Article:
Who: Judith Vidal-Hall and Ors and Google Inc
Where: London High Court
When: January 2014
Law stated as at: 5 February 2014
The High Court in London has ruled in a pre-trial hearing that three Safari users resident in England using Apple devices to access the internet can bring claims in the High Court against Google Inc. for alleged misuse of personal information arising from Google’s exploitation of the Safari web browser’s privacy settings.
In early 2012 Google was accused of circumventing the privacy settings of Apple’s web browser Safari. This enabled Google to set third-party cookies on users’ devices although they had been disabled in the privacy settings. This was achieved by detecting requests from Safari browsers and disguising the cookie in a faked form request. Google argued that this was a documented feature Google used to prevent compatibility issues. In November 2013, however, Google agreed to pay 17 million USD to settle claims in various states in the USA.
In this case and based on similar facts, Apple device and Safari users Judith Vidal-Hall, Robert Hann and Marc Bradshaw issued proceedings against Google, Inc of the US. They claimed damages for misuse of personal and confidential information under the English common law of breach of confidence and for breach of statutory duty in the form of Google’s alleged breach of oblgations to them under the Data Protection Act 1998 (“DPA”).
Google applied to the High Court for a declaration that the English court had no jurisdiction to try the claims.
In dealing with the application, the court considered, probably for the first time in English jurisprudence, whether “personal data” as defined by the DPA is processed when a cookie obtains and collates information about websurfing activities conducted using the device on which the cookie has been placed and serves targeted ads to that device.
The Court also considered whether such activity might in addition be a “breach of confidence,” a “common law” civil wrong for which damages and injunctions may be granted.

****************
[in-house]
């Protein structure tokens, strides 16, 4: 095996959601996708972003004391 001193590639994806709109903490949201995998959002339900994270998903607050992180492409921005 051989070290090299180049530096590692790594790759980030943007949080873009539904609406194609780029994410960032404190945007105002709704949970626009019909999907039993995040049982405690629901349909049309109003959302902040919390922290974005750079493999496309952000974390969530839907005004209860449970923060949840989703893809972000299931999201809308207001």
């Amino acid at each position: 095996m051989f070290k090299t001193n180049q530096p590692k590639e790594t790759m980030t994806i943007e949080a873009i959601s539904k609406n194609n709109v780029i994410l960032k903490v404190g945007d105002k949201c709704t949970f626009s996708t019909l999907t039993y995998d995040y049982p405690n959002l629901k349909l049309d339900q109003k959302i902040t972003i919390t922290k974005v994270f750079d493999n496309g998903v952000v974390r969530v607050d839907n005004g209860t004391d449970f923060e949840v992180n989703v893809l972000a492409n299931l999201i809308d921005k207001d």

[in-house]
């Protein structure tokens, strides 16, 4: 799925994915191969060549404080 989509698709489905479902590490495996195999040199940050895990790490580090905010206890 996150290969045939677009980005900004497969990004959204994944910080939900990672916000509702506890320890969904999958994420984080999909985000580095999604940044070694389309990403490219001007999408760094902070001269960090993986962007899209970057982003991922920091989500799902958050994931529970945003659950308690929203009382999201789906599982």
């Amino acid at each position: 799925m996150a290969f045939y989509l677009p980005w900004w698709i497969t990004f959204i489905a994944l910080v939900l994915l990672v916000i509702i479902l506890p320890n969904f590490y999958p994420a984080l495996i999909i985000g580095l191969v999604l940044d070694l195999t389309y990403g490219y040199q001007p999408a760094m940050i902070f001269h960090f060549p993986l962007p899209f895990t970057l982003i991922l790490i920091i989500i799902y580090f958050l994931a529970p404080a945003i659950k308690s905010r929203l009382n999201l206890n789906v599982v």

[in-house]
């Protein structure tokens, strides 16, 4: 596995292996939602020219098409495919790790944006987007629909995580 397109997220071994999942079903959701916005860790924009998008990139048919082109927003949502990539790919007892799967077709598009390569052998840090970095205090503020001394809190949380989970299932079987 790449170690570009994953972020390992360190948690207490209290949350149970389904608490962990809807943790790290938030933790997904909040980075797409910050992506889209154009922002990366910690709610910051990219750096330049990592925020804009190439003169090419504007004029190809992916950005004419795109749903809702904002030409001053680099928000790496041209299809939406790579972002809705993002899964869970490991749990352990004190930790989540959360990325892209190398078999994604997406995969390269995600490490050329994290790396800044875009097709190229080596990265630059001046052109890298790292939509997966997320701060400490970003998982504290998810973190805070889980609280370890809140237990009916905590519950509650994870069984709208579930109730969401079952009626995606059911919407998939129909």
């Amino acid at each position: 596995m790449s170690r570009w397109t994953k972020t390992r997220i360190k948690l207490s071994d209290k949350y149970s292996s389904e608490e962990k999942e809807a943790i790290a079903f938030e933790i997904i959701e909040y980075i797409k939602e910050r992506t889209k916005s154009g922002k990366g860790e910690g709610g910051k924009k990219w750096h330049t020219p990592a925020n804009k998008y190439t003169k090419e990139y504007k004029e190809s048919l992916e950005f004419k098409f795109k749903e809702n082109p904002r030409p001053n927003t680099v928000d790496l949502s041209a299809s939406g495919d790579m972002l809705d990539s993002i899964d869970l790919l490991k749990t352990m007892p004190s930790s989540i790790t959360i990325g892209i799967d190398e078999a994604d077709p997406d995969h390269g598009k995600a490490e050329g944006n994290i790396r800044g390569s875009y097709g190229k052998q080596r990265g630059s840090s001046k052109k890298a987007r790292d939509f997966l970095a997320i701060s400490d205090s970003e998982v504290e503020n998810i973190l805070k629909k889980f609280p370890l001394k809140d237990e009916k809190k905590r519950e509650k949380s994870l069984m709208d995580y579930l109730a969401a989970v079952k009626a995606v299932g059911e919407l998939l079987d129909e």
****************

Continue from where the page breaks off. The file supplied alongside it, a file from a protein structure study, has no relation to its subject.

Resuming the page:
The finding was that there was a serious issue to be tried as to whether the claimants had suffered damage as a result of breaches of the DPA and breach of confidence occurring in England. Therefore Google’s application was dismissed and, subject to any Google appeal, the case can proceed in the English court.
Types of ads served may be “personal data”
On whether “personal data” were being processed, the Court held that there was a serious issue to be tried as to whether the claimants were likely to be identifiable by a third party viewer as a person having the characteristics capable of being inferred from the types of ads served.
Based on this finding, although of course no final judgment has yet been handed down on these issues, the court has clearly found it to be arguable that the process by which behavioural data are collected by third party cookies, leading to targeted ads being served on device screens, involves the processing of “personal data” as defined by the DPA, even where the data involved are not directly connected to information directly identifying an individual.
To grant leave to serve the proceedings out of the jurisdiction, the court had to find either that damage was sustained in England or Wales or that such damage was sustained as a result of an act committed in England or Wales.
The court held that the alleged damage had resulted from an act within the jurisdiction by way of the publication of advertisements on the claimants’ device screens. Furthermore, damages for distress were awardable in breach of confidential information cases.
As regards the claim for breach of statutory duty under the DPA, the finding was that although there may be no financial damage in this case, a claim for so-called “moral damage” was arguable, in the form, for example, of damage flowing from inappropriate use of personal data which leads to third parties deducing the interests of the claimant from targeted ads appearing on the claimant’s device screen.
Why this matters:
The case has a long way to go and there is every chance that Google will appeal this judgment. However, the court’s findings are cause for concern within the online advertising industry on the issues of damage and breach of the DPA when most of the regulatory focus to date on online tracking and behavioural advertising has been on cookie disclosure and consent under separate Privacy and Electronic Communications laws.
High Court, Vidal-Hall and others v Google Inc  EWHC 13 (QB), 16 January 2014